Re-Reading My Favorite Books: Trickster’s Queen by Tamora Pierce
I was curious when I began the process of re-reading my favorite books back-to-back what would happen to my perception of their relative qualities. Would one author's voice suddenly make the writing of one favorite book far superior to the writing of another? Would the different things that made each of these stories great become clear? Or merely pit them against one another? In our world of constant access to millions of pieces of media and stories written throughout time, it is not uncommon to be put in a position to compare two or more very good, but very different pieces. How does our perception of these pieces change when they are put head-to-head?
So far, I have found two things about this experience: 1) I read my favorite books FAR faster than is perhaps socially acceptable, and thus I am actually reminding myself to do other hobbies even when I want to be reading in my free time. 2) I am indeed wondering how I considered some books to be on par with others, now that they are in comparison to each other rather than in contrast to the pantheon of literature.
For example, the book in this review compares both negatively and favorably to the books before and after it. I should mention that I have been naturally picking the next book based on a similar theme or story element it shares with the previous book: the first book had Goblins in it, so I picked the next book to have Goblins as well; the second book dealt with a good ruler taking a throne from a bad one, so I picked this book to match that theme; this book deals with spywork in loyal service to a person in authority, so the next book also does; etc. Although these books share elements, they are different in intended audiences and, frankly, skillful writing. It is already clear that The Goblin Emperor by Katherine Addison is the most well-written book I've re-read so far, due to its complex worldbuilding, intentionally crafted dialogue, and the depth of emotion running through the central character's narrative. However, it also stands out as the only book I've re-read so far which is specifically for adult audiences. In fact, the writing style is the only reason that the book is not recommended officially for young readers, as they may find it dense and boring.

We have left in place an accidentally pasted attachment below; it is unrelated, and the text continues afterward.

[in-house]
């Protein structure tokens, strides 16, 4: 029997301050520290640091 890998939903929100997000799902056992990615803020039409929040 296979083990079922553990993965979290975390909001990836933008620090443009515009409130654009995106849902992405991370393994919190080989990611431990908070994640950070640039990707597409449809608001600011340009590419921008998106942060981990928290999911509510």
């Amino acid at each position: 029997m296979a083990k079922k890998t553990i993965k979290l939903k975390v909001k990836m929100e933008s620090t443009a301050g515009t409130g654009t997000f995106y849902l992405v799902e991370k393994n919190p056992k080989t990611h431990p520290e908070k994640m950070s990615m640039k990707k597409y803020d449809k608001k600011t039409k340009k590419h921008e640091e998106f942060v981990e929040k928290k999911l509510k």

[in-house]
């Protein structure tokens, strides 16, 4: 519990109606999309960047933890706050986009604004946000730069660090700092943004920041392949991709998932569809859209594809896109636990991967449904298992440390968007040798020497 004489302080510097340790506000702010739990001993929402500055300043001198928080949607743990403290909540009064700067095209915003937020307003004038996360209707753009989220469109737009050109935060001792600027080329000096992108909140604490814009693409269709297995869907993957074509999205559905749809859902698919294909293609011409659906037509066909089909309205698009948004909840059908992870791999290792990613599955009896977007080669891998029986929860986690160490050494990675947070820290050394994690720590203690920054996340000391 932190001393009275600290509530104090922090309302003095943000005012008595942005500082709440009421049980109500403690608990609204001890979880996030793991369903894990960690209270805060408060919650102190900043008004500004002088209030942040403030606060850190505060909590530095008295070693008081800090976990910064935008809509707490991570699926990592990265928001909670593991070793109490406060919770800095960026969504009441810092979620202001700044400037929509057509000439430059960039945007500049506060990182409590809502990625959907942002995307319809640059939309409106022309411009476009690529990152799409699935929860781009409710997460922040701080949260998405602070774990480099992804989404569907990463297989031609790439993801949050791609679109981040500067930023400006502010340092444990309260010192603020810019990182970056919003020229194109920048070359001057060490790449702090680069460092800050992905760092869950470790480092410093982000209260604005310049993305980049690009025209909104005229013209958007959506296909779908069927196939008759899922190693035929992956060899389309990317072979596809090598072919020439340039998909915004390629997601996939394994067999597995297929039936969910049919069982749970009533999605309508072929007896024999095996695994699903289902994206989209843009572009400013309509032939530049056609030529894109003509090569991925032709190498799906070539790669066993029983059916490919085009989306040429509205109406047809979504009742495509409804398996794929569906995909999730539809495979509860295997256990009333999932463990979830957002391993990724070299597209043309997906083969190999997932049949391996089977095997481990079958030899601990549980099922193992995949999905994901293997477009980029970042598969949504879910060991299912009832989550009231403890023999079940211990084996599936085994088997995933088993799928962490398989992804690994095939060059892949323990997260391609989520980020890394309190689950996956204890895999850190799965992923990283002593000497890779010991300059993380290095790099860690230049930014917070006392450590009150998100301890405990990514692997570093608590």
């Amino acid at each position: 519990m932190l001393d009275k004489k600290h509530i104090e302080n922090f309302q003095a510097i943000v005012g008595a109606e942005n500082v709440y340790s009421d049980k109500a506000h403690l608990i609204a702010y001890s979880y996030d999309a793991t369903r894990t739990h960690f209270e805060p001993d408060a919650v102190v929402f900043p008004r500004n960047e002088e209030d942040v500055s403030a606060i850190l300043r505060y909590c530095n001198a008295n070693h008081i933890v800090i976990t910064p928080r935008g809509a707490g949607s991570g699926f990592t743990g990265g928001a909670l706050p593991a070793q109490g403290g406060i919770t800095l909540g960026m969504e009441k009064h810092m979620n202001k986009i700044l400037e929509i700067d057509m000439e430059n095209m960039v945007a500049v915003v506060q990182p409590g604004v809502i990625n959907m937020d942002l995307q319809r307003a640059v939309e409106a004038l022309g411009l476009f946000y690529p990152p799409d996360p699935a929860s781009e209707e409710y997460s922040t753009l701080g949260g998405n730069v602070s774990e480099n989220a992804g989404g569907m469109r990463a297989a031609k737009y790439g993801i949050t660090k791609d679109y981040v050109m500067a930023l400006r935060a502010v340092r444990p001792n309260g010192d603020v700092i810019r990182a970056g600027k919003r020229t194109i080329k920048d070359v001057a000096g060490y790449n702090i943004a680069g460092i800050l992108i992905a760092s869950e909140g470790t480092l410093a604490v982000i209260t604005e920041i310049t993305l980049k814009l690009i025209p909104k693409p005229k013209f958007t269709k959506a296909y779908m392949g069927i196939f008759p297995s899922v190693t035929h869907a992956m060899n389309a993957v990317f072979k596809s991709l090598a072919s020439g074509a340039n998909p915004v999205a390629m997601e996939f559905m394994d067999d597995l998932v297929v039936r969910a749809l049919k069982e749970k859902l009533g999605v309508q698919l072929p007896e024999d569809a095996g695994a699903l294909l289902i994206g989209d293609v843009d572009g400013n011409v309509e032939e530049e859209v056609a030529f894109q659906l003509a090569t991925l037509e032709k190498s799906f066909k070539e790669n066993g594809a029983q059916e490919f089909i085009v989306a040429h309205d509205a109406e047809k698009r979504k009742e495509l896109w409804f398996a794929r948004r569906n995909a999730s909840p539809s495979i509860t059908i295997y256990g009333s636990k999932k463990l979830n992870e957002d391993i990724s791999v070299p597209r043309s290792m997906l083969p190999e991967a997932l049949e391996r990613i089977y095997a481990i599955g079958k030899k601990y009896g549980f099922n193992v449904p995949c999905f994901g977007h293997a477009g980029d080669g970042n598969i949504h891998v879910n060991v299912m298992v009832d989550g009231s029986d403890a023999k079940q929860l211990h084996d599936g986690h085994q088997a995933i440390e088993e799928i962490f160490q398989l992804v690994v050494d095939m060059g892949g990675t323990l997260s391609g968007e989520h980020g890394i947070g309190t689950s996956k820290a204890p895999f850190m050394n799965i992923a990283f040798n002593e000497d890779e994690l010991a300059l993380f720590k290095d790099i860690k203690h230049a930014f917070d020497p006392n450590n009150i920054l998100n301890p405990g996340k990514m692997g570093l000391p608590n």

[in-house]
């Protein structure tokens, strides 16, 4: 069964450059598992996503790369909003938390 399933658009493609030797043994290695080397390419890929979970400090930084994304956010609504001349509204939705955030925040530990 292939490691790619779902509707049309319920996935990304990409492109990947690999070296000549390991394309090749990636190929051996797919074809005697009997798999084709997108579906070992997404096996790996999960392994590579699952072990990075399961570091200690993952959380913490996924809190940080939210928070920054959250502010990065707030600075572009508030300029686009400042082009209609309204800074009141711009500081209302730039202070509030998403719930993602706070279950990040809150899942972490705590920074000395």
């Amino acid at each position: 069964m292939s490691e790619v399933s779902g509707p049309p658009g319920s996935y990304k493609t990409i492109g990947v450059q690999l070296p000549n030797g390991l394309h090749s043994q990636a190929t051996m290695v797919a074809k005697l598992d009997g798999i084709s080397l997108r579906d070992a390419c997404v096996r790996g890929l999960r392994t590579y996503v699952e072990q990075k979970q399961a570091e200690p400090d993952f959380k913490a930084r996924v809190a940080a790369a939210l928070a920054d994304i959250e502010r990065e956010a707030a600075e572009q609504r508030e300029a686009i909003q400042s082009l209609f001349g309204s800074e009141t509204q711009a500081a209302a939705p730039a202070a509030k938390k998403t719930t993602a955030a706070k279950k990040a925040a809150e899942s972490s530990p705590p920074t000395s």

This brings me to my first hypothesis from this re-reading journey:
The quality of a book may best be evaluated by its effectiveness for its intended audience and genre, rather than by any objective metric.
Many people who are not very interested in reading may have been taught the exact opposite to this hypothesis in school. The literary canon, and in particular what school administrations, external review boards, parents, and teachers allow to be read from that, is taught in many schools as the objective collection of "good" literature. And yet, those books do not inspire EVERY person to want to read. They do not create collective empathy, critical thinking skills, or appreciation for art as the ciriculum claims to intend. There are some amongst us who claim that their favorite book is Anna Karenina by Leo Tolstoy, or 1984 by George Orwell, or To Kill a Mockingbird by Harper Lee. Yet how many more of us have never enjoyed those texts? Or have enjoyed texts outside of the usual suspects taught in schools but have not considered those to "count" as "real" reading?
The issue is not with us. It is with the idea of objective literary quality outside of the reality of unique human experiences.
It is my strongly-held belief that reading in general is good for the health of the emotional and intellectual mind, improving empathy, critical thinking, and a relationship to words and art. However, this can ONLY be possible if every child and person is encouraged to read what they enjoy, what speaks to them, and not to someone else. That means not expecting a child to "read above their age range" as if that makes them superior to other children. That means not disouraging or looking down on reading graphic novels and comic books. That means counting books based on popular movies or online fan fiction as reading. That means not putting books on pedestals or a heirarchy with those written by old European and American white men at the top and everyone else's books as "alternatives."